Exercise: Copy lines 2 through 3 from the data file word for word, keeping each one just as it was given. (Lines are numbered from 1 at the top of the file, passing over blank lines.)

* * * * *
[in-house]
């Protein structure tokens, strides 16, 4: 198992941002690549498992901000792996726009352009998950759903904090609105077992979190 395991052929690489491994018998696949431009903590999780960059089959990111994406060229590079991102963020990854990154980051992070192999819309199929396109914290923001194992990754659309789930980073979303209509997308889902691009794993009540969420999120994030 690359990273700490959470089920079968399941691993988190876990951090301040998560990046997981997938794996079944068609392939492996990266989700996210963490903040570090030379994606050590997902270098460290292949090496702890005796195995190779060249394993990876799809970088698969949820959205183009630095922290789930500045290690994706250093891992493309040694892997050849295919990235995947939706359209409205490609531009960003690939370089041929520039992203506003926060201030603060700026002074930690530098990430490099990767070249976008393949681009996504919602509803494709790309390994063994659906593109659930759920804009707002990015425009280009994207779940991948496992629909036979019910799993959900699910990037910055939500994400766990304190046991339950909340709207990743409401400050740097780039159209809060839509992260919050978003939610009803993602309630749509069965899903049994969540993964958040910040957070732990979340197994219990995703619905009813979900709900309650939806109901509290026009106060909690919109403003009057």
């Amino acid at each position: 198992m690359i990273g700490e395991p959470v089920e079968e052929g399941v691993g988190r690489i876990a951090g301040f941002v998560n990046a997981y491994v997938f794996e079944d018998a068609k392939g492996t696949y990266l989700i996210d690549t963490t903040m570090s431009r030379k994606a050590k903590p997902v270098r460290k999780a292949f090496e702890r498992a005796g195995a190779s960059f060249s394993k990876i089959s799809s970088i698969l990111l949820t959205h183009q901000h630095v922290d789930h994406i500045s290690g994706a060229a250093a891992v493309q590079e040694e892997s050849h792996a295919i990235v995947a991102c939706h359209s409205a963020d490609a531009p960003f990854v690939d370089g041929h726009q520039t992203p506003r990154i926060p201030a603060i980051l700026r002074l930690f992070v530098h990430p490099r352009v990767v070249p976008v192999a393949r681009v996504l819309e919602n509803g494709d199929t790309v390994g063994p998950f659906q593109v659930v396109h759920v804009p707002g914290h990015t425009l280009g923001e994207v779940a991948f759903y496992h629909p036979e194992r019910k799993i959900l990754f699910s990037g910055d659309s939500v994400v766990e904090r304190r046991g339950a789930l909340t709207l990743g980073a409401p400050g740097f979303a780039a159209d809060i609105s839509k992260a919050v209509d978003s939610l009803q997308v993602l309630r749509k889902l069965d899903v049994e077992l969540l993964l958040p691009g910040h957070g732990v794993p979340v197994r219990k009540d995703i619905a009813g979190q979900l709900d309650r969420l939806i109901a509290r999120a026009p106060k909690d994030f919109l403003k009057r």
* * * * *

């Protein structure tokens, strides 16, 4: 198992941002690549498992901000792996726009352009998950759903904090609105077992979190 395991052929690489491994018998696949431009903590999780960059089959990111994406060229590079991102963020990854990154980051992070192999819309199929396109914290923001194992990754659309789930980073979303209509997308889902691009794993009540969420999120994030 690359990273700490959470089920079968399941691993988190876990951090301040998560990046997981997938794996079944068609392939492996990266989700996210963490903040570090030379994606050590997902270098460290292949090496702890005796195995190779060249394993990876799809970088698969949820959205183009630095922290789930500045290690994706250093891992493309040694892997050849295919990235995947939706359209409205490609531009960003690939370089041929520039992203506003926060201030603060700026002074930690530098990430490099990767070249976008393949681009996504919602509803494709790309390994063994659906593109659930759920804009707002990015425009280009994207779940991948496992629909036979019910799993959900699910990037910055939500994400766990304190046991339950909340709207990743409401400050740097780039159209809060839509992260919050978003939610009803993602309630749509069965899903049994969540993964958040910040957070732990979340197994219990995703619905009813979900709900309650939806109901509290026009106060909690919109403003009057």
């Amino acid at each position: 198992m690359i990273g700490e395991p959470v089920e079968e052929g399941v691993g988190r690489i876990a951090g301040f941002v998560n990046a997981y491994v997938f794996e079944d018998a068609k392939g492996t696949y990266l989700i996210d690549t963490t903040m570090s431009r030379k994606a050590k903590p997902v270098r460290k999780a292949f090496e702890r498992a005796g195995a190779s960059f060249s394993k990876i089959s799809s970088i698969l990111l949820t959205h183009q901000h630095v922290d789930h994406i500045s290690g994706a060229a250093a891992v493309q590079e040694e892997s050849h792996a295919i990235v995947a991102c939706h359209s409205a963020d490609a531009p960003f990854v690939d370089g041929h726009q520039t992203p506003r990154i926060p201030a603060i980051l700026r002074l930690f992070v530098h990430p490099r352009v990767v070249p976008v192999a393949r681009v996504l819309e919602n509803g494709d199929t790309v390994g063994p998950f659906q593109v659930v396109h759920v804009p707002g914290h990015t425009l280009g923001e994207v779940a991948f759903y496992h629909p036979e194992r019910k799993i959900l990754f699910s990037g910055d659309s939500v994400v766990e904090r304190r046991g339950a789930l909340t709207l990743g980073a409401p400050g740097f979303a780039a159209d809060i609105s839509k992260a919050v209509d978003s939610l009803q997308v993602l309630r749509k889902l069965d899903v049994e077992l969540l993964l958040p691009g910040h957070g732990v794993p979340v197994r219990k009540d995703i619905a009813g979190q979900l709900d309650r969420l939806i109901a509290r999120a026009p106060k909690d994030f919109l403003k009057r």